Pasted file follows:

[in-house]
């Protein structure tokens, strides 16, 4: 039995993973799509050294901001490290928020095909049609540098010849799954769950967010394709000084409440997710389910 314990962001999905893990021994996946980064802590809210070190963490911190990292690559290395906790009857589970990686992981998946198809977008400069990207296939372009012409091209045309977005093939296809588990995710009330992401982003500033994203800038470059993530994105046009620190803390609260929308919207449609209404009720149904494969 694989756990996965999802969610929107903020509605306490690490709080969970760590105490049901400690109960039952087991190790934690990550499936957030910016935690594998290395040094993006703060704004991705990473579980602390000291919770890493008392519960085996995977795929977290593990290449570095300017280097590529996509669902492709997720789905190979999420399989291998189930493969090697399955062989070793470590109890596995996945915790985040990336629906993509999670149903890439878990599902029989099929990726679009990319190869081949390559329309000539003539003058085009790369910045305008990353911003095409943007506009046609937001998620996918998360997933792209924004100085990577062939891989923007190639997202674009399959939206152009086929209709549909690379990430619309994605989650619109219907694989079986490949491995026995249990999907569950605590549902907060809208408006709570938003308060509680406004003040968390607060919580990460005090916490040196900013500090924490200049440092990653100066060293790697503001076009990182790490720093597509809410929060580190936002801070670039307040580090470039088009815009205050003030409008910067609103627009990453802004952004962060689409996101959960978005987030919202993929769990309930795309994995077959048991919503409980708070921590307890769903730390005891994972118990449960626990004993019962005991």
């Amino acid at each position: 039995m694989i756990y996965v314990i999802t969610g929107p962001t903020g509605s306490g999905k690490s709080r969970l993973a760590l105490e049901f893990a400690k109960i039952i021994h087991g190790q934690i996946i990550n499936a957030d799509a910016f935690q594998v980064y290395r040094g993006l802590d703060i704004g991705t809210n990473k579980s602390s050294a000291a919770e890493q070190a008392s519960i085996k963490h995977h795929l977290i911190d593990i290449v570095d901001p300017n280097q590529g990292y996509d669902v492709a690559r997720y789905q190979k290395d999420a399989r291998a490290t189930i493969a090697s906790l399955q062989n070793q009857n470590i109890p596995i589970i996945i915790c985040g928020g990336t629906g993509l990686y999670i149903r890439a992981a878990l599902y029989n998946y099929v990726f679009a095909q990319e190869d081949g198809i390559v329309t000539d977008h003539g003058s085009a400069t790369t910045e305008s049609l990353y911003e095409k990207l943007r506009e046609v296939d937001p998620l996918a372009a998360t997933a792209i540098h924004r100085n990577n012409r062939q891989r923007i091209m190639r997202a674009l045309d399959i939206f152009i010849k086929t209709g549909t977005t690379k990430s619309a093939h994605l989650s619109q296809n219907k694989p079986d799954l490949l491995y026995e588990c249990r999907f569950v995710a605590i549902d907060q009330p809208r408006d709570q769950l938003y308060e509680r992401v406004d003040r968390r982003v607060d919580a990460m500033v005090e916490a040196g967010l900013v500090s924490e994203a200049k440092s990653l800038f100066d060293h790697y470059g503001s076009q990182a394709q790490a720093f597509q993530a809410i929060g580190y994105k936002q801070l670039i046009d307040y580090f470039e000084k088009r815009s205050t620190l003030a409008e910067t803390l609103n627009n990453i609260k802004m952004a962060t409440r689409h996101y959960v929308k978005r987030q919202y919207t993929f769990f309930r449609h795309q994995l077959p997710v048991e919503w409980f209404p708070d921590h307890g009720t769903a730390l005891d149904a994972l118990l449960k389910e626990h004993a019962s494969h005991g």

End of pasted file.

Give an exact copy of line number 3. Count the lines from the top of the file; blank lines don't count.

């Amino acid at each position: 039995m694989i756990y996965v314990i999802t969610g929107p962001t903020g509605s306490g999905k690490s709080r969970l993973a760590l105490e049901f893990a400690k109960i039952i021994h087991g190790q934690i996946i990550n499936a957030d799509a910016f935690q594998v980064y290395r040094g993006l802590d703060i704004g991705t809210n990473k579980s602390s050294a000291a919770e890493q070190a008392s519960i085996k963490h995977h795929l977290i911190d593990i290449v570095d901001p300017n280097q590529g990292y996509d669902v492709a690559r997720y789905q190979k290395d999420a399989r291998a490290t189930i493969a090697s906790l399955q062989n070793q009857n470590i109890p596995i589970i996945i915790c985040g928020g990336t629906g993509l990686y999670i149903r890439a992981a878990l599902y029989n998946y099929v990726f679009a095909q990319e190869d081949g198809i390559v329309t000539d977008h003539g003058s085009a400069t790369t910045e305008s049609l990353y911003e095409k990207l943007r506009e046609v296939d937001p998620l996918a372009a998360t997933a792209i540098h924004r100085n990577n012409r062939q891989r923007i091209m190639r997202a674009l045309d399959i939206f152009i010849k086929t209709g549909t977005t690379k990430s619309a093939h994605l989650s619109q296809n219907k694989p079986d799954l490949l491995y026995e588990c249990r999907f569950v995710a605590i549902d907060q009330p809208r408006d709570q769950l938003y308060e509680r992401v406004d003040r968390r982003v607060d919580a990460m500033v005090e916490a040196g967010l900013v500090s924490e994203a200049k440092s990653l800038f100066d060293h790697y470059g503001s076009q990182a394709q790490a720093f597509q993530a809410i929060g580190y994105k936002q801070l670039i046009d307040y580090f470039e000084k088009r815009s205050t620190l003030a409008e910067t803390l609103n627009n990453i609260k802004m952004a962060t409440r689409h996101y959960v929308k978005r987030q919202y919207t993929f769990f309930r449609h795309q994995l077959p997710v048991e919503w409980f209404p708070d921590h307890g009720t769903a730390l005891d149904a994972l118990l449960k389910e626990h004993a019962s494969h005991g």